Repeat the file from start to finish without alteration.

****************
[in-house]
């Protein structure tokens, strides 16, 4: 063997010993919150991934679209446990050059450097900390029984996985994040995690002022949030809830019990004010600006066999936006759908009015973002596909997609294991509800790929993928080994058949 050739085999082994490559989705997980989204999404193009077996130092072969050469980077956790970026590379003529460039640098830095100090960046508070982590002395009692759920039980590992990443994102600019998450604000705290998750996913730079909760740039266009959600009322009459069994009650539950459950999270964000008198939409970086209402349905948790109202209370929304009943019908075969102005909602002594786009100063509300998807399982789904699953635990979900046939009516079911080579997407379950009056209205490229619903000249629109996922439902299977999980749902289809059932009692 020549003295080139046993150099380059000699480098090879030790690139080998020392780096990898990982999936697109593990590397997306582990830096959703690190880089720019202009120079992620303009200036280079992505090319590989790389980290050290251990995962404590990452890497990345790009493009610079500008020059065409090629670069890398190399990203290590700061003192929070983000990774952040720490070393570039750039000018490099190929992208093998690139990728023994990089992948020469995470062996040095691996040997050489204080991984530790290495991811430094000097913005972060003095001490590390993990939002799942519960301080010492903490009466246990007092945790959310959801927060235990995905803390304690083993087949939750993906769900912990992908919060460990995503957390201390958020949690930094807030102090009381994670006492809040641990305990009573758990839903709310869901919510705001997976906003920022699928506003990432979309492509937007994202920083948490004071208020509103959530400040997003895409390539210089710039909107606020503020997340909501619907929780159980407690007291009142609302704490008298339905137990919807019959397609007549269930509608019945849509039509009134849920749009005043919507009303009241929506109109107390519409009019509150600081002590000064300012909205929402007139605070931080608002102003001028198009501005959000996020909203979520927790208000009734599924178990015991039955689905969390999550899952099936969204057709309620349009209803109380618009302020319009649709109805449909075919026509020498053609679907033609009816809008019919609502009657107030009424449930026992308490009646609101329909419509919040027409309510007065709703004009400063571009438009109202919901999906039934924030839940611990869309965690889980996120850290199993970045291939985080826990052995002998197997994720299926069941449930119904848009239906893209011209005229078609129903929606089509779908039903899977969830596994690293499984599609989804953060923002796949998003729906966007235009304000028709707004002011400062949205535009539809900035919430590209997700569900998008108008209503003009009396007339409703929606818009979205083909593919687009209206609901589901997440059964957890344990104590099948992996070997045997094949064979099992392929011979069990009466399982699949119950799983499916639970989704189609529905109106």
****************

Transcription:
[in-house]
């Protein structure tokens, strides 16, 4: 063997010993919150991934679209446990050059450097900390029984996985994040995690002022949030809830019990004010600006066999936006759908009015973002596909997609294991509800790929993928080994058949 050739085999082994490559989705997980989204999404193009077996130092072969050469980077956790970026590379003529460039640098830095100090960046508070982590002395009692759920039980590992990443994102600019998450604000705290998750996913730079909760740039266009959600009322009459069994009650539950459950999270964000008198939409970086209402349905948790109202209370929304009943019908075969102005909602002594786009100063509300998807399982789904699953635990979900046939009516079911080579997407379950009056209205490229619903000249629109996922439902299977999980749902289809059932009692 020549003295080139046993150099380059000699480098090879030790690139080998020392780096990898990982999936697109593990590397997306582990830096959703690190880089720019202009120079992620303009200036280079992505090319590989790389980290050290251990995962404590990452890497990345790009493009610079500008020059065409090629670069890398190399990203290590700061003192929070983000990774952040720490070393570039750039000018490099190929992208093998690139990728023994990089992948020469995470062996040095691996040997050489204080991984530790290495991811430094000097913005972060003095001490590390993990939002799942519960301080010492903490009466246990007092945790959310959801927060235990995905803390304690083993087949939750993906769900912990992908919060460990995503957390201390958020949690930094807030102090009381994670006492809040641990305990009573758990839903709310869901919510705001997976906003920022699928506003990432979309492509937007994202920083948490004071208020509103959530400040997003895409390539210089710039909107606020503020997340909501619907929780159980407690007291009142609302704490008298339905137990919807019959397609007549269930509608019945849509039509009134849920749009005043919507009303009241929506109109107390519409009019509150600081002590000064300012909205929402007139605070931080608002102003001028198009501005959000996020909203979520927790208000009734599924178990015991039955689905969390999550899952099936969204057709309620349009209803109380618009302020319009649709109805449909075919026509020498053609679907033609009816809008019919609502009657107030009424449930026992308490009646609101329909419509919040027409309510007065709703004009400063571009438009109202919901999906039934924030839940611990869309965690889980996120850290199993970045291939985080826990052995002998197997994720299926069941449930119904848009239906893209011209005229078609129903929606089509779908039903899977969830596994690293499984599609989804953060923002796949998003729906966007235009304000028709707004002011400062949205535009539809900035919430590209997700569900998008108008209503003009009396007339409703929606818009979205083909593919687009209206609901589901997440059964957890344990104590099948992996070997045997094949064979099992392929011979069990009466399982699949119950799983499916639970989704189609529905109106």